The street in the tiny Spanish village of Reíllo was called Generalissimo until 2008, but this was changed to Calle José Mondéjar (José Mondéjar Street), in honour of a former mayor.
Now, though, the current conservative mayor of the village with just 130 inhabitants has changed the street's name back.
It's a move opposition socialist PSOE party and other left-wing groups have slammed.
They believe calling the street Generalissimo — a title reserved for the long-serving dictator Franco — breaches Spain's Historical Memory Law. Under that legislation, symbols of Franco's Spain have to be removed from public buildings and spaces.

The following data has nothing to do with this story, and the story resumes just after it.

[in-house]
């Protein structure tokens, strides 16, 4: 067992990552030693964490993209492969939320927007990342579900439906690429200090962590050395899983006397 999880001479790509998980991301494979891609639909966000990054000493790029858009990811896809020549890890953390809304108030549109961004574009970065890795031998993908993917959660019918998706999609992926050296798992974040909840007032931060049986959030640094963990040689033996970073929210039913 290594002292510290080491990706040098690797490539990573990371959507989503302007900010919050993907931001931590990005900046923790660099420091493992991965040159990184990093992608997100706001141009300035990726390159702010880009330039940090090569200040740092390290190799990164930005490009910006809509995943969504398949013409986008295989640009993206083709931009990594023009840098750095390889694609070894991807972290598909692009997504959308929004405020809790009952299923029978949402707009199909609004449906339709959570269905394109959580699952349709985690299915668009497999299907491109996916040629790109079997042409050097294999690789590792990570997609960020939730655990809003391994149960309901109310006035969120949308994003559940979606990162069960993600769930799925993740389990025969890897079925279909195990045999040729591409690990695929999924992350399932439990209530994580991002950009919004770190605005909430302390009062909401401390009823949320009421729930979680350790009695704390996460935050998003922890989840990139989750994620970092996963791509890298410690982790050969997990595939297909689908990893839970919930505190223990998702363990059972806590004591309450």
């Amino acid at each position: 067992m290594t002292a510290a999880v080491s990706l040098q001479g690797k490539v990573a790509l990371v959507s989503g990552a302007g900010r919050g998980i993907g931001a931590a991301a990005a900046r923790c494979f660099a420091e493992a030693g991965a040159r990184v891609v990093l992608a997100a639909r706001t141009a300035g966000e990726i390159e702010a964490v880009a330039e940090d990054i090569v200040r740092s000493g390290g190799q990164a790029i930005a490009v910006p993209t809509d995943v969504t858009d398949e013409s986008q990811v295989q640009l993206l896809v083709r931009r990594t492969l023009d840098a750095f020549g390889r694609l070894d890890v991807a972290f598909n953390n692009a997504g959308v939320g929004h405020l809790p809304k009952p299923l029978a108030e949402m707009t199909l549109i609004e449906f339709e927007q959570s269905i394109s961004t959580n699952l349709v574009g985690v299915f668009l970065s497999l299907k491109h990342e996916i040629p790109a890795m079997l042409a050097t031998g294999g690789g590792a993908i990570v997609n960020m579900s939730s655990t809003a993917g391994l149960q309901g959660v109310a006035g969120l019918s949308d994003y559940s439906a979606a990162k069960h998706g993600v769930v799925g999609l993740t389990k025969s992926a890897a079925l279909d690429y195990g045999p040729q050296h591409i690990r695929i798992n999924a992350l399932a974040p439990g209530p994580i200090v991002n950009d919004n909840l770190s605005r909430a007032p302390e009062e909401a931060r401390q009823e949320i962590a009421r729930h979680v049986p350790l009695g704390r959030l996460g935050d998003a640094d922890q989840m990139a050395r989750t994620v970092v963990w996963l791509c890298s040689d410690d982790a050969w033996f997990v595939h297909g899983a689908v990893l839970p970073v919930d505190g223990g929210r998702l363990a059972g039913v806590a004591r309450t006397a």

But Reíllo's mayor Pablo Campillo is unrepentant about scrapping the name honouring the village's former mayor.
"He (José Mondéjar) was a francoist mayor and did both good and bad things for the village and we don't think a mayor is better than anyone else, or should necessarily have a street bearing his name".
In the end "it's about the history of Spain" said Campillo of the 'new' street name.
"I was born in the 1980s and for me this is the history of Spain, in the same way as a street named (after the 15th century queen) Isabella I of Castile," he said.
The left-wing group Citizens for the Republic has called on provincial authorities to reverse the decision.
But Campillo says local residents have been "neither for, nor against" the move.
Franco ruled Spain from the end of the Civil War in 1939 until his death in 1975. Estimates of the number of victims of the Civil War and his repressive regime range from 150,000 to 400,000.